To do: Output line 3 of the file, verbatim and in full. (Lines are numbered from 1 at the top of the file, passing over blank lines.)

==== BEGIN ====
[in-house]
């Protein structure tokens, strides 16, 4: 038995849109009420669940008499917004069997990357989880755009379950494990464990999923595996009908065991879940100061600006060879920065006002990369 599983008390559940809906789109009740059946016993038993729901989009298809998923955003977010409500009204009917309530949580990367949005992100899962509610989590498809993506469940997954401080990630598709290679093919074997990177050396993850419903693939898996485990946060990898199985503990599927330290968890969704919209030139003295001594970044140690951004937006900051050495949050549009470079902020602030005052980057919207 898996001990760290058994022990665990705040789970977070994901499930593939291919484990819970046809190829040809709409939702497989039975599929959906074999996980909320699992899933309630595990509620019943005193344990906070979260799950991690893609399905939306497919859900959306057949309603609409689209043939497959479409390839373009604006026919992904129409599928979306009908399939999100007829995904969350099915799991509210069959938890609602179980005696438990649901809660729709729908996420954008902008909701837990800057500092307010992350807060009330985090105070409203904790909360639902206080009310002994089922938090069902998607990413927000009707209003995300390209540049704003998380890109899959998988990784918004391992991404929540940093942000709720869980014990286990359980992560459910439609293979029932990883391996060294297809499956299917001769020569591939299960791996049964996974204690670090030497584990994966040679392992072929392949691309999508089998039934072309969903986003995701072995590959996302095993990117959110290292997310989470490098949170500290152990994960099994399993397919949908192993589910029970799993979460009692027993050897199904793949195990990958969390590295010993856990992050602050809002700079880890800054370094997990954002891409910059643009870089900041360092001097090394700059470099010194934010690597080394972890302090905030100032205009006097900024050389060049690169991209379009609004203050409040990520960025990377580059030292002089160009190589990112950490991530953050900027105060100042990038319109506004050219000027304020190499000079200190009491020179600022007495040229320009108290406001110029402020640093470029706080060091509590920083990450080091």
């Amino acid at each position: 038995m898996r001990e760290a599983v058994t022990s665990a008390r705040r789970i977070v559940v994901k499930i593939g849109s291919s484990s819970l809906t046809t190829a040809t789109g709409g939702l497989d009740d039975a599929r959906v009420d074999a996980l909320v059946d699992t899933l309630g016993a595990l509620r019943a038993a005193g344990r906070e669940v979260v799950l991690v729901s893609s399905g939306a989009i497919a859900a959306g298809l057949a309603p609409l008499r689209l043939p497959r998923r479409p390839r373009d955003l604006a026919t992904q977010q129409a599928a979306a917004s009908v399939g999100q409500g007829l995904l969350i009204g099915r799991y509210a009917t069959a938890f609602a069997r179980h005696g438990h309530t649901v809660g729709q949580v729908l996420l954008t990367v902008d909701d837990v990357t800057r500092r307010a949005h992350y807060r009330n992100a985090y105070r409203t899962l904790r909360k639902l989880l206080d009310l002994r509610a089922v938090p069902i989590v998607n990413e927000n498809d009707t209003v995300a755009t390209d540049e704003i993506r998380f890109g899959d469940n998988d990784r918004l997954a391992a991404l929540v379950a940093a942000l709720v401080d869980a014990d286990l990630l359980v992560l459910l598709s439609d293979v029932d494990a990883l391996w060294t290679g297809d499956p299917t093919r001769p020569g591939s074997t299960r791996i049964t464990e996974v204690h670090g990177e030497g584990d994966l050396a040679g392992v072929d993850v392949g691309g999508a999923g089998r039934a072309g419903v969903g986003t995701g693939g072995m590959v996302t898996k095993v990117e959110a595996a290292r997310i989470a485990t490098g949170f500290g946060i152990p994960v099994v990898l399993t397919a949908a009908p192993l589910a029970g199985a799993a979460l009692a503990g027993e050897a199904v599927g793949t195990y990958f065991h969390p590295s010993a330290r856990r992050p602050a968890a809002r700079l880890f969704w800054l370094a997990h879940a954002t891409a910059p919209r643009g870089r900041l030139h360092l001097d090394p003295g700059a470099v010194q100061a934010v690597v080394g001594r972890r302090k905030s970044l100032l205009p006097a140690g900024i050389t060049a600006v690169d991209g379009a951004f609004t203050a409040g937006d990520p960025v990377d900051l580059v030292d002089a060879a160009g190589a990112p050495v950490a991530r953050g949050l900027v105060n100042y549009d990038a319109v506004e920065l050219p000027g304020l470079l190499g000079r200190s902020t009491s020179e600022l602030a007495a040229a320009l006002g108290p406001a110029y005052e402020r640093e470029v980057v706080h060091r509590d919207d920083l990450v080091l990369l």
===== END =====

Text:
């Amino acid at each position: 038995m898996r001990e760290a599983v058994t022990s665990a008390r705040r789970i977070v559940v994901k499930i593939g849109s291919s484990s819970l809906t046809t190829a040809t789109g709409g939702l497989d009740d039975a599929r959906v009420d074999a996980l909320v059946d699992t899933l309630g016993a595990l509620r019943a038993a005193g344990r906070e669940v979260v799950l991690v729901s893609s399905g939306a989009i497919a859900a959306g298809l057949a309603p609409l008499r689209l043939p497959r998923r479409p390839r373009d955003l604006a026919t992904q977010q129409a599928a979306a917004s009908v399939g999100q409500g007829l995904l969350i009204g099915r799991y509210a009917t069959a938890f609602a069997r179980h005696g438990h309530t649901v809660g729709q949580v729908l996420l954008t990367v902008d909701d837990v990357t800057r500092r307010a949005h992350y807060r009330n992100a985090y105070r409203t899962l904790r909360k639902l989880l206080d009310l002994r509610a089922v938090p069902i989590v998607n990413e927000n498809d009707t209003v995300a755009t390209d540049e704003i993506r998380f890109g899959d469940n998988d990784r918004l997954a391992a991404l929540v379950a940093a942000l709720v401080d869980a014990d286990l990630l359980v992560l459910l598709s439609d293979v029932d494990a990883l391996w060294t290679g297809d499956p299917t093919r001769p020569g591939s074997t299960r791996i049964t464990e996974v204690h670090g990177e030497g584990d994966l050396a040679g392992v072929d993850v392949g691309g999508a999923g089998r039934a072309g419903v969903g986003t995701g693939g072995m590959v996302t898996k095993v990117e959110a595996a290292r997310i989470a485990t490098g949170f500290g946060i152990p994960v099994v990898l399993t397919a949908a009908p192993l589910a029970g199985a799993a979460l009692a503990g027993e050897a199904v599927g793949t195990y990958f065991h969390p590295s010993a330290r856990r992050p602050a968890a809002r700079l880890f969704w800054l370094a997990h879940a954002t891409a910059p919209r643009g870089r900041l030139h360092l001097d090394p003295g700059a470099v010194q100061a934010v690597v080394g001594r972890r302090k905030s970044l100032l205009p006097a140690g900024i050389t060049a600006v690169d991209g379009a951004f609004t203050a409040g937006d990520p960025v990377d900051l580059v030292d002089a060879a160009g190589a990112p050495v950490a991530r953050g949050l900027v105060n100042y549009d990038a319109v506004e920065l050219p000027g304020l470079l190499g000079r200190s902020t009491s020179e600022l602030a007495a040229a320009l006002g108290p406001a110029y005052e402020r640093e470029v980057v706080h060091r509590d919207d920083l990450v080091l990369l």